Investing

Fixed income in 2020 is bad or good?

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  • Feb 8th, 2020 10:36 am
[OP]
Newbie
Feb 3, 2020
12 posts
4 upvotes

Fixed income in 2020 is bad or good?

Fixed income in 2020 is bad or good? As a newbie in investment ( two lazy years) I am trying to figure out and do some make over of my portfolio.
I mean, investing for 10~15 yrs sounds a bit extreme to me, like world war 3 can break out and corona virus can kill all of us.
Well, put all those wild imaginations aside, we all know the interest rates have been really low and wonder if I should dodge fixed income and find more
global market ex North America or something else (gold, water, consumer debt, REIT...)
10 replies
Member
Dec 2, 2014
405 posts
226 upvotes
Toronto, ON
Your $10000 in fixed income will be 12200 in 30 years time while my $10000 in stocks will have x20ed during that period. If you hate making money sure you do you.
Deal Addict
Jun 28, 2018
1031 posts
788 upvotes
Toronto
Cjl0dk4 wrote: I mean, investing for 10~15 yrs sounds a bit extreme to me, like world war 3 can break out and corona virus can kill all of us.
Every year, month, day there's something out there to kill us and knock down the markets.
No point worrying about it now because you'll never know what will really hit. 10-15 years is nothing because in that time you could also miss out on gains that outmatch the losses from those black swan events.

Plus you would be buffered by prudent money management. Invest what you can afford to lose or take the risk and put in more.
The Distracted Investor

Dividends through quality companies 😃 Though I usually lose money with trades :facepalm:
Deal Addict
Jun 14, 2018
1282 posts
1569 upvotes
Yes, stick with fixed income. Better yet, have it all in cash and stuff it in your couch. Can't ever be safe enough.
Deal Addict
Jul 27, 2017
2180 posts
949 upvotes
Cjl0dk4 wrote: Fixed income in 2020 is bad or good? As a newbie in investment ( two lazy years) I am trying to figure out and do some make over of my portfolio.
I mean, investing for 10~15 yrs sounds a bit extreme to me, like world war 3 can break out and corona virus can kill all of us.
Well, put all those wild imaginations aside, we all know the interest rates have been really low and wonder if I should dodge fixed income and find more
global market ex North America or something else (gold, water, consumer debt, REIT...)
reward for risk, whether its one mth, 12 mths, 5, 10, 15, 30 years - things can & do change along the way.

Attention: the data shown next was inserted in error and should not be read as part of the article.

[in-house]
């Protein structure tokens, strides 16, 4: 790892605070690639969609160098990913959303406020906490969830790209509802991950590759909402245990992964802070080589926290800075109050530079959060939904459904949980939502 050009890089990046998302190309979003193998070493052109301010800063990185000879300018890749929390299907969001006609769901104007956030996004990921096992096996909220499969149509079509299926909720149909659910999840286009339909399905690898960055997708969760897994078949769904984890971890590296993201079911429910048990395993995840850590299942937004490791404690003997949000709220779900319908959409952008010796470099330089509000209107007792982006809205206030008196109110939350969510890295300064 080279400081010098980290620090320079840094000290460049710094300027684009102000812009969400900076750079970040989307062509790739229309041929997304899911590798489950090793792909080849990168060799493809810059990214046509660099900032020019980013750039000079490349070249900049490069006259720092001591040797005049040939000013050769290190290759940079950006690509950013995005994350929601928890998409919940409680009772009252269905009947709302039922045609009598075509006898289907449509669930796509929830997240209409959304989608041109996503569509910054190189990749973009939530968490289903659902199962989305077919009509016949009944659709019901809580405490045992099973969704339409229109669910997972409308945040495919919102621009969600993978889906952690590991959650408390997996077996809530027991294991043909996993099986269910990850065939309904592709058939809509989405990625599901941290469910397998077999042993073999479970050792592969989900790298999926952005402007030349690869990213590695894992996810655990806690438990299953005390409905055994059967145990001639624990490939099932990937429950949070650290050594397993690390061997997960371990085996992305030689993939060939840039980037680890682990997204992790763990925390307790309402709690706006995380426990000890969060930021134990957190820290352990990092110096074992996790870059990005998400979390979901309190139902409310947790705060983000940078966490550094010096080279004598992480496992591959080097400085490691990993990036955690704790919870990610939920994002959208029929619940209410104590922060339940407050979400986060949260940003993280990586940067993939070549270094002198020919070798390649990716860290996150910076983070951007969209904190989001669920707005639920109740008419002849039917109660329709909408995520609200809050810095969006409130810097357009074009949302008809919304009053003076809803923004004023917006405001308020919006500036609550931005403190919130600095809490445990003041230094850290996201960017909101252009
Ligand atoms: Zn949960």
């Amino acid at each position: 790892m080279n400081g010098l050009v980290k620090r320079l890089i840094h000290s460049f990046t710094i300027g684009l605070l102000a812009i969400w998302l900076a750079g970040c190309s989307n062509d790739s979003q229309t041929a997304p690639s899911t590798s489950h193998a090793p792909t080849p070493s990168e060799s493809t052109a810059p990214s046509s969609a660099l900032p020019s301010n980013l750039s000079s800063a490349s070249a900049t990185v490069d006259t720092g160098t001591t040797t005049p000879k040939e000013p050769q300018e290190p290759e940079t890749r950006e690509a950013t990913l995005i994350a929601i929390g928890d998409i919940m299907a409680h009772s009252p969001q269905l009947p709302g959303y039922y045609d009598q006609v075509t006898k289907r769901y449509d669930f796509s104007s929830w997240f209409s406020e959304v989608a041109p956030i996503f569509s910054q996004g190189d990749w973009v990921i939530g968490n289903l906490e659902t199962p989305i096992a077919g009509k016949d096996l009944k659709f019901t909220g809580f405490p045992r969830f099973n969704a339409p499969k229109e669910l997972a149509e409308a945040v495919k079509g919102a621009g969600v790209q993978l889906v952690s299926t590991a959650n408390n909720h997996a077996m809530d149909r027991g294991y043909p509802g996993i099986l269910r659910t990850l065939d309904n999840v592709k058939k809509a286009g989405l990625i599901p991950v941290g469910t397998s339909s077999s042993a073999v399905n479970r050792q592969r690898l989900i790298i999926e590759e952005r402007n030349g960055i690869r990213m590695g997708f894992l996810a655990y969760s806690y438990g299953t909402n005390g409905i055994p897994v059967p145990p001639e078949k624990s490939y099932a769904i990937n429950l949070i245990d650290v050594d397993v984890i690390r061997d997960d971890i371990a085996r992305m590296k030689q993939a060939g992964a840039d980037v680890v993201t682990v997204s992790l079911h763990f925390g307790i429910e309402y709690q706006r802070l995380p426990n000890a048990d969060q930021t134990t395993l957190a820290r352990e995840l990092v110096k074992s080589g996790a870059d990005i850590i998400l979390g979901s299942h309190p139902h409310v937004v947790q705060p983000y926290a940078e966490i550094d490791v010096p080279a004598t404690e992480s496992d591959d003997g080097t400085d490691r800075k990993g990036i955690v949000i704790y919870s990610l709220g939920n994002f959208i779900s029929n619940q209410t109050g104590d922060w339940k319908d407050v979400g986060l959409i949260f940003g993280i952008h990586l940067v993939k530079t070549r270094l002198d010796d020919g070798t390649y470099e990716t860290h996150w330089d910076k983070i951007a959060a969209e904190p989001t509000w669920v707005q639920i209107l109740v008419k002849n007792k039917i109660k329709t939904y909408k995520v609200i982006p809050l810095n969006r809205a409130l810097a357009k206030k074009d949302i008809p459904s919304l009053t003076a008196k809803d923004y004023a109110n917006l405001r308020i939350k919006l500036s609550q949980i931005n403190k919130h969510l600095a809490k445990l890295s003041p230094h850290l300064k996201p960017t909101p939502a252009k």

2020 fixed income on the basis its in a TFSA, why not put $10k in one of those daily interest ~3% HISA discussed on RFD?

other than that or sticking it in a cookie jar - is it possible to do better with an almost 100% guarantee of principle - I'll let others post their comments for any personal investment picks.
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User avatar
Dec 14, 2010
6895 posts
8910 upvotes
Cjl0dk4 wrote: Fixed income in 2020 is bad or good? As a newbie in investment ( two lazy years) I am trying to figure out and do some make over of my portfolio.
I mean, investing for 10~15 yrs sounds a bit extreme to me, like world war 3 can break out and corona virus can kill all of us.
Well, put all those wild imaginations aside, we all know the interest rates have been really low and wonder if I should dodge fixed income and find more
global market ex North America or something else (gold, water, consumer debt, REIT...)
I think the better question is around the timeframe on when you require these funds. If a portion will need to be cashed out soon, you need to protect capital, so fixed income makes sense as your primary goal is not capital growth, it's capital preservation. But for the amount that won't be cashed out soon, you have time on your side. So have it exposed to the assets that provides better return overtime. If indexing, dollar cost average it. If buying individual companies, focus on quality and valuation to maximize your margin of safety. Yes, they will be volatile, but you shouldn't care about volatility if you have a long time horizon. If it's hard to stomach volatility, then have a mixed approach, like couch potato. The time horizon and risk tolerance should drive the decision to the different assets to be invested on, instead of emotions around news and macro events that will always be there and plays a small role for the long term growth of equities.